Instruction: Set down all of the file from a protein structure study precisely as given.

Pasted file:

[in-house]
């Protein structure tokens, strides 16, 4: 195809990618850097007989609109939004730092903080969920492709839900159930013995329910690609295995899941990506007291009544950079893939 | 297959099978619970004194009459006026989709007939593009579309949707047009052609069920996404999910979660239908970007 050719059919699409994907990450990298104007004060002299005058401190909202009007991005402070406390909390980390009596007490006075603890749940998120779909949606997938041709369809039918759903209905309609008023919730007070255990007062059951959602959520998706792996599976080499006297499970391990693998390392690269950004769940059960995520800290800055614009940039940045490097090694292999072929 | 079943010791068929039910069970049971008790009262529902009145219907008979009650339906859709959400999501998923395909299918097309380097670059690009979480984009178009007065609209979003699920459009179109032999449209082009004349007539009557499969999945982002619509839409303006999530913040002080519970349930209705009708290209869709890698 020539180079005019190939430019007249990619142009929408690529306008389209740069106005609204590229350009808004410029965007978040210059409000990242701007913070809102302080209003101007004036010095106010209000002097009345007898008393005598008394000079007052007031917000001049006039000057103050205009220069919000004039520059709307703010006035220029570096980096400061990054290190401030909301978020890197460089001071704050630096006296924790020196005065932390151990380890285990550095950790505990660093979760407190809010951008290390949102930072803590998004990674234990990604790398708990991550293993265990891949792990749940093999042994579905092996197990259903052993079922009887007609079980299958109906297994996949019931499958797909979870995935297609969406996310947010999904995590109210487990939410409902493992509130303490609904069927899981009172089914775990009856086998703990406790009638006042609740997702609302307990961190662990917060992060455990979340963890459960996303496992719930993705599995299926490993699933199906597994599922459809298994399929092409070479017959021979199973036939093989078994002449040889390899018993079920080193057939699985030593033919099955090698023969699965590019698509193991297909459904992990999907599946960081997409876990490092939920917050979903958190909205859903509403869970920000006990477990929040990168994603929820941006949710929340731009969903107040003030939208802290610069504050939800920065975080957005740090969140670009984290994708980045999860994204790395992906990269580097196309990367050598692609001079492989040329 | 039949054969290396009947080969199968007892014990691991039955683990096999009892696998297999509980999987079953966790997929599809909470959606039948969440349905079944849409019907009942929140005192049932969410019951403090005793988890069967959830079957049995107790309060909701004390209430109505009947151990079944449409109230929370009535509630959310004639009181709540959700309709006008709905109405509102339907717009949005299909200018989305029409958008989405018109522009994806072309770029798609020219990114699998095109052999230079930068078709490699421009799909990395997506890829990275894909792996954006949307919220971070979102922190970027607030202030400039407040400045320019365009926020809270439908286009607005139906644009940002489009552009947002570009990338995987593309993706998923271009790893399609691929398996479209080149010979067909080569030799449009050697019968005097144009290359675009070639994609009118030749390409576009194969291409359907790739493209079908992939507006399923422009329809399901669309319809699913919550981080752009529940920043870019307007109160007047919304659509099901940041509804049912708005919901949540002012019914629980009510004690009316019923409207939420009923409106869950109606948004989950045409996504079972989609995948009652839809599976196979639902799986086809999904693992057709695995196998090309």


[in-house]
């Protein structure tokens, strides 16, 4: 195809990618850097007989609109939004730092903080969920492709839900159930013995329910690609295995899941990506007291009544950079893939 | 297959099978619970004194009459006026989709007939593009579309949707047009052609069920996404999910979660239908970007 050719059919699409994907990450990298104007004060002299005058401190909202009007991005402070406390909390980390009596007490006075603890749940998120779909949606997938041709369809039918759903209905309609008023919730007070255990007062059951959602959520998706792996599976080499006297499970391990693998390392690269950004769940059960995520800290800055614009940039940045490097090694292999072929 | 079943010791068929039910069970049971008790009262529902009145219907008979009650339906859709959400999501998923395909299918097309380097670059690009979480984009178009007065609209979003699920459009179109032999449209082009004349007539009557499969999945982002619509839409303006999530913040002080519970349930209705009708290209869709890698 020539180079005019190939430019007249990619142009929408690529306008389209740069106005609204590229350009808004410029965007978040210059409000990242701007913070809102302080209003101007004036010095106010209000002097009345007898008393005598008394000079007052007031917000001049006039000057103050205009220069919000004039520059709307703010006035220029570096980096400061990054290190401030909301978020890197460089001071704050630096006296924790020196005065932390151990380890285990550095950790505990660093979760407190809010951008290390949102930072803590998004990674234990990604790398708990991550293993265990891949792990749940093999042994579905092996197990259903052993079922009887007609079980299958109906297994996949019931499958797909979870995935297609969406996310947010999904995590109210487990939410409902493992509130303490609904069927899981009172089914775990009856086998703990406790009638006042609740997702609302307990961190662990917060992060455990979340963890459960996303496992719930993705599995299926490993699933199906597994599922459809298994399929092409070479017959021979199973036939093989078994002449040889390899018993079920080193057939699985030593033919099955090698023969699965590019698509193991297909459904992990999907599946960081997409876990490092939920917050979903958190909205859903509403869970920000006990477990929040990168994603929820941006949710929340731009969903107040003030939208802290610069504050939800920065975080957005740090969140670009984290994708980045999860994204790395992906990269580097196309990367050598692609001079492989040329 | 039949054969290396009947080969199968007892014990691991039955683990096999009892696998297999509980999987079953966790997929599809909470959606039948969440349905079944849409019907009942929140005192049932969410019951403090005793988890069967959830079957049995107790309060909701004390209430109505009947151990079944449409109230929370009535509630959310004639009181709540959700309709006008709905109405509102339907717009949005299909200018989305029409958008989405018109522009994806072309770029798609020219990114699998095109052999230079930068078709490699421009799909990395997506890829990275894909792996954006949307919220971070979102922190970027607030202030400039407040400045320019365009926020809270439908286009607005139906644009940002489009552009947002570009990338995987593309993706998923271009790893399609691929398996479209080149010979067909080569030799449009050697019968005097144009290359675009070639994609009118030749390409576009194969291409359907790739493209079908992939507006399923422009329809399901669309319809699913919550981080752009529940920043870019307007109160007047919304659509099901940041509804049912708005919901949540002012019914629980009510004690009316019923409207939420009923409106869950109606948004989950045409996504079972989609995948009652839809599976196979639902799986086809999904693992057709695995196998090309």